“Death and hellhounds!” Curvenal tears his eyes away from the two figures on the wall and reaches for his sword. He already has it unsheathed when he bolts down the stairs, two worn steps at a time, and races towards the broken entryway. “Did the Queen betray us? Did she just lead the King’s men to us?”
He knows the crest on their chests, he knows it well, and he is on them, three at a time, before they can even draw their weapons. “Over my dead body,” he yells. “That is the only way you will get to my liege!”
Even if Myka cannot hear him any longer, even if the King’s men cannot harm her any more, he will stand in between them for as long as he can. His place has always been with Myka, and it is with grim satisfaction that he notes the sharp pierce of a sword high into his leg. Two men lie dead before him already.
But suddenly, in a flash of orange, there is Claudia of Braen, and a cool cloth against his thigh. “We do not come in war.” She does not flinch as he tries to raise his sword again. “The King does not come in –“
“You took my liege, and death is all you will get!” His sword arm does not obey him and Curvenal sees red seeping through his sleeve and now it costs too much strength to do even as much as curse.
“You are not going to die,” Claudia says firmly. “There has been enough death already.”
And helplessly, Curvenal has to watch as King Arthur walks through the fallen gate of Canoêl. He tries to struggle, but Claudia’s hands are enough to hold him down.
“I did not come to shed more blood,” is the first thing the King says and there are two more men with the crest of Cornwall on their shields and armor, but their swords remain undrawn. He looks around himself, and is brought up short by the two figures on the wall. “Dear God…”
“Too late,” Curvenal grunts, and he tastes blood on his tongue.
“I came to see her, to set her free –” And now the King is talking to him, to a simple swordsman because there is no one else left to talk to. “I cannot pardon her officially, but I wanted to send her to exile in peace…” He shakes his head and he looks frailer even than Myka did these past months. “It was a potion. It was not her fault.”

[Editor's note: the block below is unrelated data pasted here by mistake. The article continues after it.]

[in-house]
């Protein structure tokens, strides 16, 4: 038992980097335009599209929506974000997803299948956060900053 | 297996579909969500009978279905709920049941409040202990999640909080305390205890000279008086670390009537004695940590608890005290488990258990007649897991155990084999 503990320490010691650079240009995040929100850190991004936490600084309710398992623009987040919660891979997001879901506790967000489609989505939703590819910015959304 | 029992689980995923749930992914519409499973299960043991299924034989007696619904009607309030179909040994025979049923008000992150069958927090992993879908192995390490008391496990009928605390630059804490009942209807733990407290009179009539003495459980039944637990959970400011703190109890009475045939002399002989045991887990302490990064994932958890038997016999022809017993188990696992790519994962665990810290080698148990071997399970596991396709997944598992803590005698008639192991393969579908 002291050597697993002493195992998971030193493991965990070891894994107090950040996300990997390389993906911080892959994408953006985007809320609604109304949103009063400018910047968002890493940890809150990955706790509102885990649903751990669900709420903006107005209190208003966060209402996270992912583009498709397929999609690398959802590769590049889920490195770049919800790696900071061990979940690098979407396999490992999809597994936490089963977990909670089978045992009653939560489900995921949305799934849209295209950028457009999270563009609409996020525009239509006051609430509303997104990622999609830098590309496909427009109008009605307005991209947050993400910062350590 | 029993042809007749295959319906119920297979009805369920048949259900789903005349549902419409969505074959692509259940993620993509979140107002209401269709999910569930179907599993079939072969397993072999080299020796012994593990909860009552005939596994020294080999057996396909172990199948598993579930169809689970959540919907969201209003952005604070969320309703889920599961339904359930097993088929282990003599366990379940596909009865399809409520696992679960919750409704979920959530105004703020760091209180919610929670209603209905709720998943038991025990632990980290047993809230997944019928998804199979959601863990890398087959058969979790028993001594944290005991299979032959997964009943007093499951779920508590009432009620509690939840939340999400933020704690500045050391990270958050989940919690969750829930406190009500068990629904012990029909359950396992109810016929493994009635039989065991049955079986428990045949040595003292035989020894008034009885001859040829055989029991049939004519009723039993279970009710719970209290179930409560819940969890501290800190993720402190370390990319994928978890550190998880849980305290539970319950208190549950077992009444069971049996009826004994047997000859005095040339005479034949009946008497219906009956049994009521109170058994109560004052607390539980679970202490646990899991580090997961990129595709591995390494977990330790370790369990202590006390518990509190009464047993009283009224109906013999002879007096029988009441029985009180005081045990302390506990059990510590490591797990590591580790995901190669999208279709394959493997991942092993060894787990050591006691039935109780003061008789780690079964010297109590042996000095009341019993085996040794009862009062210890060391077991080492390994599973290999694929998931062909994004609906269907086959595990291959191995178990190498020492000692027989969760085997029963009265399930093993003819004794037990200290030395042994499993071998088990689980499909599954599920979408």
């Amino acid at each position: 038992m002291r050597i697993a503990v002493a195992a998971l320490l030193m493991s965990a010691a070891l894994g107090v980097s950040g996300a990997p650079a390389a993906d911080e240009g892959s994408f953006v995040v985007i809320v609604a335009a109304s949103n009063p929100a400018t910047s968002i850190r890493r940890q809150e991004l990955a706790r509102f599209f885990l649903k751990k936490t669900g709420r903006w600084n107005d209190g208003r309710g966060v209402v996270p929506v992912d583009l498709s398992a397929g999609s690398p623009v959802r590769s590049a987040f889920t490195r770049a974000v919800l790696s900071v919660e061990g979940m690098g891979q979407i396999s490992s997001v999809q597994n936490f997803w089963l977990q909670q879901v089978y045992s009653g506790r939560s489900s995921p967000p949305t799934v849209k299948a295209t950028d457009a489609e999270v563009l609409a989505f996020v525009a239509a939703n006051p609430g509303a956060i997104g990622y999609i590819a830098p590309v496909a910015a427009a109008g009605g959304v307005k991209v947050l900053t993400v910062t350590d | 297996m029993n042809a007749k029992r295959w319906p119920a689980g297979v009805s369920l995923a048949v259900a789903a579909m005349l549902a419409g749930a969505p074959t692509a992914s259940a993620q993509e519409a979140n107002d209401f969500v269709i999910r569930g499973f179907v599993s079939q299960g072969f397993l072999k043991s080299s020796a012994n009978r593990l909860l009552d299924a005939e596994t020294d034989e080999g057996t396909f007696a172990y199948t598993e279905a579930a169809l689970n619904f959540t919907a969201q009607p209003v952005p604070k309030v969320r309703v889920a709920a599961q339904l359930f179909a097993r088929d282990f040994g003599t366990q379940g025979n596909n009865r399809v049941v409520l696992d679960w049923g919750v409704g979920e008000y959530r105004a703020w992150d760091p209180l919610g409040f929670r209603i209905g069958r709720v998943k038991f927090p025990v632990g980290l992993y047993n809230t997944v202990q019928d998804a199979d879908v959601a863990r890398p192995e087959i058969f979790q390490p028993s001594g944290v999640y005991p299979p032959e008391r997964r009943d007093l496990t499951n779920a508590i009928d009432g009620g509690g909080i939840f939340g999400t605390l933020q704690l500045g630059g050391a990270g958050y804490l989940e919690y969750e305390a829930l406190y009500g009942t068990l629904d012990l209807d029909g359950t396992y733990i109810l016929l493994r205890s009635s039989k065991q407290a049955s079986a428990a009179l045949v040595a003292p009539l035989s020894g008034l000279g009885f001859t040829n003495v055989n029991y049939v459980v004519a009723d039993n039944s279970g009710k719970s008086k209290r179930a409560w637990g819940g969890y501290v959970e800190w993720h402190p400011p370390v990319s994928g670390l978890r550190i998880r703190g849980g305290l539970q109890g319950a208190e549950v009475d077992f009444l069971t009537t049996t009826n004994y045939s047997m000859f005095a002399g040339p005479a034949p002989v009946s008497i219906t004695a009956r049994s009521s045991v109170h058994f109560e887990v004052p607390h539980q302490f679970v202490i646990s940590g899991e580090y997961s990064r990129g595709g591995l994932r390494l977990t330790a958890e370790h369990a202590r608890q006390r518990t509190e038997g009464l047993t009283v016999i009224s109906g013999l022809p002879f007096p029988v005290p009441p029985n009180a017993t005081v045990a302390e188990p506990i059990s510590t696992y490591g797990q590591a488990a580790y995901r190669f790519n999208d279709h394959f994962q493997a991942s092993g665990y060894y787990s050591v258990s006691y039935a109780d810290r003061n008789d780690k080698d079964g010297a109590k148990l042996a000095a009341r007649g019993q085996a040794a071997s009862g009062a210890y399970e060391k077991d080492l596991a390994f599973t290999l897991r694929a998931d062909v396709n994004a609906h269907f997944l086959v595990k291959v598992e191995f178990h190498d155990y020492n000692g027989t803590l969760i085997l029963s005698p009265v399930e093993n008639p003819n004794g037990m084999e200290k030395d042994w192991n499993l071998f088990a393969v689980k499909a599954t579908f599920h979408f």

Up on the wall, neither Myka nor Helena can hear him. One of Myka’s arms has slipped from the embrace, her hand motionless on the stones, fingers unfurled as if reaching for Helena even now.
“I even would have let Helena go with her.” Arthur sits on an upended boulder and wipes his hands across his face, royal rings glinting in the light. “Too late, all too late.”
“That love potion brought nothing but death,” Curvenal spits at Claudia.
“That love potion,” Claudia repeats slowly, and Curvenal finds his own anguish mirrored back at him. “It’s what Arthur needed to hear, what Helena believed.” She sets out to bandage his arm and he cowers at the strong scent of herbs from a vial she opens. “It was just claret wine,” she mutters. “I would not serve them the potion of death she wanted, I defied her wishes –“
“Just claret?” For a moment, Curvenal forgets to worry about the liquid Claudia is pouring onto his arm.
“Just claret,” Claudia confirms. She reaches for a strip of cloth to bandage his arm. “Though they believed they would die.”
“Huh.” Curvenal thinks of this past winter, where the only thing gleaming bright was Myka’s longing for Helena.
Claudia’s hands move with ease. “They loved each other long before.”
“They didn’t know?” Curvenal is still puzzled, and Claudia’s eyes are old.
“Would it have changed anything?”
His gaze slides past her, up to the wall, where Myka now lies stretched out on her back, calm as if in sleep. And curled into Myka’s side, head resting above her heart, lies the lifeless form of Helena of Eire. One of her arms is hanging down limply, her fingers just grazing Myka’s.
A sudden gust of wind makes Curvenal shiver and moves the skirts of Claudia’s skirts. On the wall, behind the still bodies, a large raven is unfolding its wings.
It raises its neck in a gleam of blackness and Curvenal shivers again at its braying cry. He watches as it soars up into the sky and circles once above the wall, only to fly out to the sea, high above them all, and then tumbles and crashes into the waves.
And high do they cut into the sky, the tall white towers of Canoêl.
diu getriuwe cumpanîe
bîhanden sî sich viengen,
ûf den hof sî giengen.
(Gottfried von Straßburg, Tristan, v. 16628-16640)
[The two close companions
took each other by the hand
and made their way out of the court.]